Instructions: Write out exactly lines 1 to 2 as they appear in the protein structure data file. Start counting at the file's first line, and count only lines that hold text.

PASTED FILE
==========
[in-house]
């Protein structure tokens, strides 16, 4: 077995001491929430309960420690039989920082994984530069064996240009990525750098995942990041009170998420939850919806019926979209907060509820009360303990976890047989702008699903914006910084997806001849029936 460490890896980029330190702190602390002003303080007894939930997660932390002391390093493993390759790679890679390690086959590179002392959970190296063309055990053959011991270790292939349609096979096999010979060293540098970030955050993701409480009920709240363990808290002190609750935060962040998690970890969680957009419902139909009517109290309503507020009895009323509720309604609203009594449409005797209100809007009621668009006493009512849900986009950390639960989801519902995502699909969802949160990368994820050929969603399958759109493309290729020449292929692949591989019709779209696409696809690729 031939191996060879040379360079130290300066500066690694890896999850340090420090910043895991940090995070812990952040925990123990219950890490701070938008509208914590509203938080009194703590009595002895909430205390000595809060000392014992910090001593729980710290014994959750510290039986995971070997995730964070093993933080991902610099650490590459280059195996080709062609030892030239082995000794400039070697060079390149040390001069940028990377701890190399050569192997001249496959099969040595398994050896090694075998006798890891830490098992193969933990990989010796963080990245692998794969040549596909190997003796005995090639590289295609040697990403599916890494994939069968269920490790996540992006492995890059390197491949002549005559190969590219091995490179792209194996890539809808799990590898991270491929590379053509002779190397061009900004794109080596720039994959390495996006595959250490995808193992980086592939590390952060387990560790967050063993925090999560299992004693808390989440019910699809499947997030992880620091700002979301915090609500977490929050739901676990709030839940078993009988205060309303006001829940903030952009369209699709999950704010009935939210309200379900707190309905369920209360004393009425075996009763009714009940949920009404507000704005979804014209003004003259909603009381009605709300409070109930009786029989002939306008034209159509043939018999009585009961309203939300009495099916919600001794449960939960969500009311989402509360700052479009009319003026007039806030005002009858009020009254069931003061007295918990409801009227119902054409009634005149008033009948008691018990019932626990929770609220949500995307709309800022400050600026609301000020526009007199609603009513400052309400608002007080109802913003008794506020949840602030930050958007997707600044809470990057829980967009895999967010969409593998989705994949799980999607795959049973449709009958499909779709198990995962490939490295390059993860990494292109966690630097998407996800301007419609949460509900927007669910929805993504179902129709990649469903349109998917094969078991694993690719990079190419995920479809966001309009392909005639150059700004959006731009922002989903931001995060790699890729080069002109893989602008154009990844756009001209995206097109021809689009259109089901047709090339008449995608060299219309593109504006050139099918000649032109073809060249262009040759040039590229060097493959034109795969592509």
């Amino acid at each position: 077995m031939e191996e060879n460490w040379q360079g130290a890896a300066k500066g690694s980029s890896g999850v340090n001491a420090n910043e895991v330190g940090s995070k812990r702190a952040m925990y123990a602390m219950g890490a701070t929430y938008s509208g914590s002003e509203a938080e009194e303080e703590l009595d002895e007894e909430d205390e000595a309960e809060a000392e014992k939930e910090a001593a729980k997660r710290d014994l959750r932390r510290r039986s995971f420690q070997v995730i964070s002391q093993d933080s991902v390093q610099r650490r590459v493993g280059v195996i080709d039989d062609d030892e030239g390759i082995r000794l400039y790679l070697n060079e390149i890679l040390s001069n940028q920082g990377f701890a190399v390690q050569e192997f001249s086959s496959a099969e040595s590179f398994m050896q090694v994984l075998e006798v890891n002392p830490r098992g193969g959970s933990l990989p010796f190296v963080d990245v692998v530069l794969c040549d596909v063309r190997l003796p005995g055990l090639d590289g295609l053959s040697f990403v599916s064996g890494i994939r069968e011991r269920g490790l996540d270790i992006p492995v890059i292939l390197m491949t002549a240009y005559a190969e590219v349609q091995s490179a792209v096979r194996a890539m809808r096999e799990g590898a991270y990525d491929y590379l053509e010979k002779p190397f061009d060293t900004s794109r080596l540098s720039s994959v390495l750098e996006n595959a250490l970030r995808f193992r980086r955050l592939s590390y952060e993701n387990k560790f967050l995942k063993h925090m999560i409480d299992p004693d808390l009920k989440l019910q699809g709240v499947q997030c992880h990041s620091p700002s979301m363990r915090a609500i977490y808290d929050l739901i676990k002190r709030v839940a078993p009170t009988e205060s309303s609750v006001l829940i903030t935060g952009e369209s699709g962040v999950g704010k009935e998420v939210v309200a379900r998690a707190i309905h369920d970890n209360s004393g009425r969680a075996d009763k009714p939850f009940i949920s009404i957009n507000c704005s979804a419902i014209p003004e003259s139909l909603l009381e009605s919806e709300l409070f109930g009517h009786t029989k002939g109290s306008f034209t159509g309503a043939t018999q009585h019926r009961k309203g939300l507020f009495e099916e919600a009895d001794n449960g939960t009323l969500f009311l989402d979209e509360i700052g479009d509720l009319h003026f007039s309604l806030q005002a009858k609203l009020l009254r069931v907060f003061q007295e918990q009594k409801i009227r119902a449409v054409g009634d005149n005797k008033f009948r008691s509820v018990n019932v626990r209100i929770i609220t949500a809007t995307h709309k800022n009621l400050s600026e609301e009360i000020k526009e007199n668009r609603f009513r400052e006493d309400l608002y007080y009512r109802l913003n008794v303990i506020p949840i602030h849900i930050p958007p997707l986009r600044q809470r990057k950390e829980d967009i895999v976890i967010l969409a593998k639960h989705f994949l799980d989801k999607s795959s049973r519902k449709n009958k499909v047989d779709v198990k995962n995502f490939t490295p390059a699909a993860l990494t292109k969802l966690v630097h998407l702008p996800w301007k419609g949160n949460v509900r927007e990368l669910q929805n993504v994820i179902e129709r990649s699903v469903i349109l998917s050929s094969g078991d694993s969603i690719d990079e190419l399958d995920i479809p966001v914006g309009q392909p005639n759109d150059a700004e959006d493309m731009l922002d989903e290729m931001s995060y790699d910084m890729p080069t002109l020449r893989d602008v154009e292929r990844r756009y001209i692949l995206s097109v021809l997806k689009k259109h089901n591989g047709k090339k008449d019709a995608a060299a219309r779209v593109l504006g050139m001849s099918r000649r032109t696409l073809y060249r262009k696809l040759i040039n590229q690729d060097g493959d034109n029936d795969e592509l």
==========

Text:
[in-house]
């Protein structure tokens, strides 16, 4: 077995001491929430309960420690039989920082994984530069064996240009990525750098995942990041009170998420939850919806019926979209907060509820009360303990976890047989702008699903914006910084997806001849029936 460490890896980029330190702190602390002003303080007894939930997660932390002391390093493993390759790679890679390690086959590179002392959970190296063309055990053959011991270790292939349609096979096999010979060293540098970030955050993701409480009920709240363990808290002190609750935060962040998690970890969680957009419902139909009517109290309503507020009895009323509720309604609203009594449409005797209100809007009621668009006493009512849900986009950390639960989801519902995502699909969802949160990368994820050929969603399958759109493309290729020449292929692949591989019709779209696409696809690729 031939191996060879040379360079130290300066500066690694890896999850340090420090910043895991940090995070812990952040925990123990219950890490701070938008509208914590509203938080009194703590009595002895909430205390000595809060000392014992910090001593729980710290014994959750510290039986995971070997995730964070093993933080991902610099650490590459280059195996080709062609030892030239082995000794400039070697060079390149040390001069940028990377701890190399050569192997001249496959099969040595398994050896090694075998006798890891830490098992193969933990990989010796963080990245692998794969040549596909190997003796005995090639590289295609040697990403599916890494994939069968269920490790996540992006492995890059390197491949002549005559190969590219091995490179792209194996890539809808799990590898991270491929590379053509002779190397061009900004794109080596720039994959390495996006595959250490995808193992980086592939590390952060387990560790967050063993925090999560299992004693808390989440019910699809499947997030992880620091700002979301915090609500977490929050739901676990709030839940078993009988205060309303006001829940903030952009369209699709999950704010009935939210309200379900707190309905369920209360004393009425075996009763009714009940949920009404507000704005979804014209003004003259909603009381009605709300409070109930009786029989002939306008034209159509043939018999009585009961309203939300009495099916919600001794449960939960969500009311989402509360700052479009009319003026007039806030005002009858009020009254069931003061007295918990409801009227119902054409009634005149008033009948008691018990019932626990929770609220949500995307709309800022400050600026609301000020526009007199609603009513400052309400608002007080109802913003008794506020949840602030930050958007997707600044809470990057829980967009895999967010969409593998989705994949799980999607795959049973449709009958499909779709198990995962490939490295390059993860990494292109966690630097998407996800301007419609949460509900927007669910929805993504179902129709990649469903349109998917094969078991694993690719990079190419995920479809966001309009392909005639150059700004959006731009922002989903931001995060790699890729080069002109893989602008154009990844756009001209995206097109021809689009259109089901047709090339008449995608060299219309593109504006050139099918000649032109073809060249262009040759040039590229060097493959034109795969592509």